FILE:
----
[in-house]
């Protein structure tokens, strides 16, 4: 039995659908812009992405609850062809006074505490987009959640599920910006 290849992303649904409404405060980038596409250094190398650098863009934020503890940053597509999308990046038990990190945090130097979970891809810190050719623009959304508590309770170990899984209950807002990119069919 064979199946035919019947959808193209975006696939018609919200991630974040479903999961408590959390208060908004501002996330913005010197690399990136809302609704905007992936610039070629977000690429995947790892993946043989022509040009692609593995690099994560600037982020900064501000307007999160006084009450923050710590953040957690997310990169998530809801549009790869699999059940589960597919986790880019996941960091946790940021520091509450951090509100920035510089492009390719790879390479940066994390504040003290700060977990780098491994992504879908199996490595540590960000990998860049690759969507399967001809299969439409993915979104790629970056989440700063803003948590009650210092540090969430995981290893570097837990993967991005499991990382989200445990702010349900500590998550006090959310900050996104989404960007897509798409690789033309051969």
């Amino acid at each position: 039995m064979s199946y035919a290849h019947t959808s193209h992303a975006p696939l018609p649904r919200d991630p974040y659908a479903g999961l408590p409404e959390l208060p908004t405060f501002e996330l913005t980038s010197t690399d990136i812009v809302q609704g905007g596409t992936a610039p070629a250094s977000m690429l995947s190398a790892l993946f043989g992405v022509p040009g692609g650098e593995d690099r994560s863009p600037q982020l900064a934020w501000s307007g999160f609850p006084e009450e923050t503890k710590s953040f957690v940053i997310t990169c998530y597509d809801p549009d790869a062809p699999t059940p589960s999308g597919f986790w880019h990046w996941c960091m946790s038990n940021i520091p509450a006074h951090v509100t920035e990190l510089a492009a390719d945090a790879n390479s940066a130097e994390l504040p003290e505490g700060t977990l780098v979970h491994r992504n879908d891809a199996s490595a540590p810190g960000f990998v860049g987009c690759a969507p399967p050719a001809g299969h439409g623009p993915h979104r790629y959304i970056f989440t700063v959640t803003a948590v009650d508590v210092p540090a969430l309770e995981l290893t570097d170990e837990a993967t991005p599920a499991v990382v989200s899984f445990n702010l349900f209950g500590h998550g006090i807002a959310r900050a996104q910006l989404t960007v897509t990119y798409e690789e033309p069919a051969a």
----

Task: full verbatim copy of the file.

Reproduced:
[in-house]
């Protein structure tokens, strides 16, 4: 039995659908812009992405609850062809006074505490987009959640599920910006 290849992303649904409404405060980038596409250094190398650098863009934020503890940053597509999308990046038990990190945090130097979970891809810190050719623009959304508590309770170990899984209950807002990119069919 064979199946035919019947959808193209975006696939018609919200991630974040479903999961408590959390208060908004501002996330913005010197690399990136809302609704905007992936610039070629977000690429995947790892993946043989022509040009692609593995690099994560600037982020900064501000307007999160006084009450923050710590953040957690997310990169998530809801549009790869699999059940589960597919986790880019996941960091946790940021520091509450951090509100920035510089492009390719790879390479940066994390504040003290700060977990780098491994992504879908199996490595540590960000990998860049690759969507399967001809299969439409993915979104790629970056989440700063803003948590009650210092540090969430995981290893570097837990993967991005499991990382989200445990702010349900500590998550006090959310900050996104989404960007897509798409690789033309051969």
């Amino acid at each position: 039995m064979s199946y035919a290849h019947t959808s193209h992303a975006p696939l018609p649904r919200d991630p974040y659908a479903g999961l408590p409404e959390l208060p908004t405060f501002e996330l913005t980038s010197t690399d990136i812009v809302q609704g905007g596409t992936a610039p070629a250094s977000m690429l995947s190398a790892l993946f043989g992405v022509p040009g692609g650098e593995d690099r994560s863009p600037q982020l900064a934020w501000s307007g999160f609850p006084e009450e923050t503890k710590s953040f957690v940053i997310t990169c998530y597509d809801p549009d790869a062809p699999t059940p589960s999308g597919f986790w880019h990046w996941c960091m946790s038990n940021i520091p509450a006074h951090v509100t920035e990190l510089a492009a390719d945090a790879n390479s940066a130097e994390l504040p003290e505490g700060t977990l780098v979970h491994r992504n879908d891809a199996s490595a540590p810190g960000f990998v860049g987009c690759a969507p399967p050719a001809g299969h439409g623009p993915h979104r790629y959304i970056f989440t700063v959640t803003a948590v009650d508590v210092p540090a969430l309770e995981l290893t570097d170990e837990a993967t991005p599920a499991v990382v989200s899984f445990n702010l349900f209950g500590h998550g006090i807002a959310r900050a996104q910006l989404t960007v897509t990119y798409e690789e033309p069919a051969a």